The One for Bear’s Birthday

happy-birthday-cupcakeHello, it’s been a while…

I’m a bit rusty and out of practice with this blogging business, but I can’t keep putting it off. Which is what I have been doing because I always wanted the blog to make people smile, and I haven’t felt very smiley.

Tomorrow Bear turns 4, and a month today The Boy turns 1. Both massive milestones that I reckon need to be documented somewhere, because amidst the chaos of the last 12 months I am still standing. I have more grey hairs and I definitely drink more gin than ever before, but I am definitely still standing (or sitting on my backside with a glass of wine, but let’s not go into details).

A year ago today I was SO pregnant, massive, waddly and all sorts of moody. Little did I know that the proceeding four weeks were going to be the most normal me I would feel for quite some time. Because last September, things went a bit weird…



The small print
For all that I ever write on here, I caveat it with one simple thing; I know how lucky I am. I look at my healthy, happy children every single day and I can’t believe they’re ours, for keeps, forever. But being lucky doesn’t make you immune from having days where you descend into a dark fog and are clueless how to get out. The gremlins in my head weren’t picky about where they laid their hats.

After going to some dark places (and I don’t mean the cinema, although I did go there once), I got the help I needed for postnatal depression.  It’s not fussy – it will set up camp anywhere, with anyone, even in someone who is generally happy, outgoing and who (I admit) didn’t believe she could ever feel so deflated, undetermined and defeated. I had everything I’d ever wanted – two perfect healthy children and a happy home. But suddenly I didn’t recognise myself. When I recall that time, it’s like talking about someone else. On good days, I showered. Other days were written off before I’d even got out of bed, the prospect of making it through a whole day seeming so overwhelmingly impossible. I didn’t know how I would get through the days, let alone the weeks and months and years that go into parenting. What had I done? Why was I so incapable, so unstable? Why couldn’t I just get off the ride?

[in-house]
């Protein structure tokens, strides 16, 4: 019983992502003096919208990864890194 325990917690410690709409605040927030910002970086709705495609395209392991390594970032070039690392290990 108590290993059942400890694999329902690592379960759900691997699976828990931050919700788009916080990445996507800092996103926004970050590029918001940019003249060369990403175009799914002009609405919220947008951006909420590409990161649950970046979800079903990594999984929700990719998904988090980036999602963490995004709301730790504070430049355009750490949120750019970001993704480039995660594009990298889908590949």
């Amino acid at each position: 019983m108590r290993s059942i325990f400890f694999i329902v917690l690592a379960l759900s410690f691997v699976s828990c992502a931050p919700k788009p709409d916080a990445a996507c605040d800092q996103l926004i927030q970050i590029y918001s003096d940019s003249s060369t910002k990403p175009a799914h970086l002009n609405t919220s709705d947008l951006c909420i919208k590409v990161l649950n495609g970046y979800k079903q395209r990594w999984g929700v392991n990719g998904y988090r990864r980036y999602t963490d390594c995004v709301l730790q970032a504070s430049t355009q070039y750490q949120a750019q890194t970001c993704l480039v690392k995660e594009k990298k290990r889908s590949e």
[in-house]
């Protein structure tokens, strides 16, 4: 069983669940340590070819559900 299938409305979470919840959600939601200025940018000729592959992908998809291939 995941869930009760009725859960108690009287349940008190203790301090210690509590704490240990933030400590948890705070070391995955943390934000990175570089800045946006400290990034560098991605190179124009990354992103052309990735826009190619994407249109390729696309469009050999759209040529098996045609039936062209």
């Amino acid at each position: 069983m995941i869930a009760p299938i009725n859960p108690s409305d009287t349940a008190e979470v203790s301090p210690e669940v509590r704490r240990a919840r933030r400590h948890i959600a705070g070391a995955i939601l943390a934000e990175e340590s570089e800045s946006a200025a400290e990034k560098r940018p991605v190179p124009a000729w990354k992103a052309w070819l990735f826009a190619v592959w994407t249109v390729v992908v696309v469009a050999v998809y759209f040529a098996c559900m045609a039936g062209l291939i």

Getting help was the biggest and most important step. I’m proud of myself for taking it. But while I saw glimmers of improvement, and we toasted consecutive days of no crying, fighting the battle and keeping it together for Bear and The Boy took its toll. All in all, I lost my sparkle.

Getting my sparkle back
Fast forward to now, and things are starting to seem a bit more sparkly. When people said I would feel like this again, I didn’t believe them. But they were right (they usually are). By no stretch of the imagination am I in any position to offer advice and guidance, but if you’re feeling how I felt, or still occasionally feel how I occasionally feel, those friends of yours that say it will get easier and that it’ll pass, they’re onto something. They make a lot of sense. In fact, I think they might actually be right, the clever little so-and-sos.

As I write all of this, I have one very excited little girl preparing for one more sleep as a 3 year old. She has been counting down to her birthday since February, and while being my little sidekick since her brother joined us has amazed us with her achievements, her character, her development of a new rulebook for I Spy, and the fact she has spoken more in the last 12 months than most people do in a decade.  Despite my fogginess, she has had some definite highlights…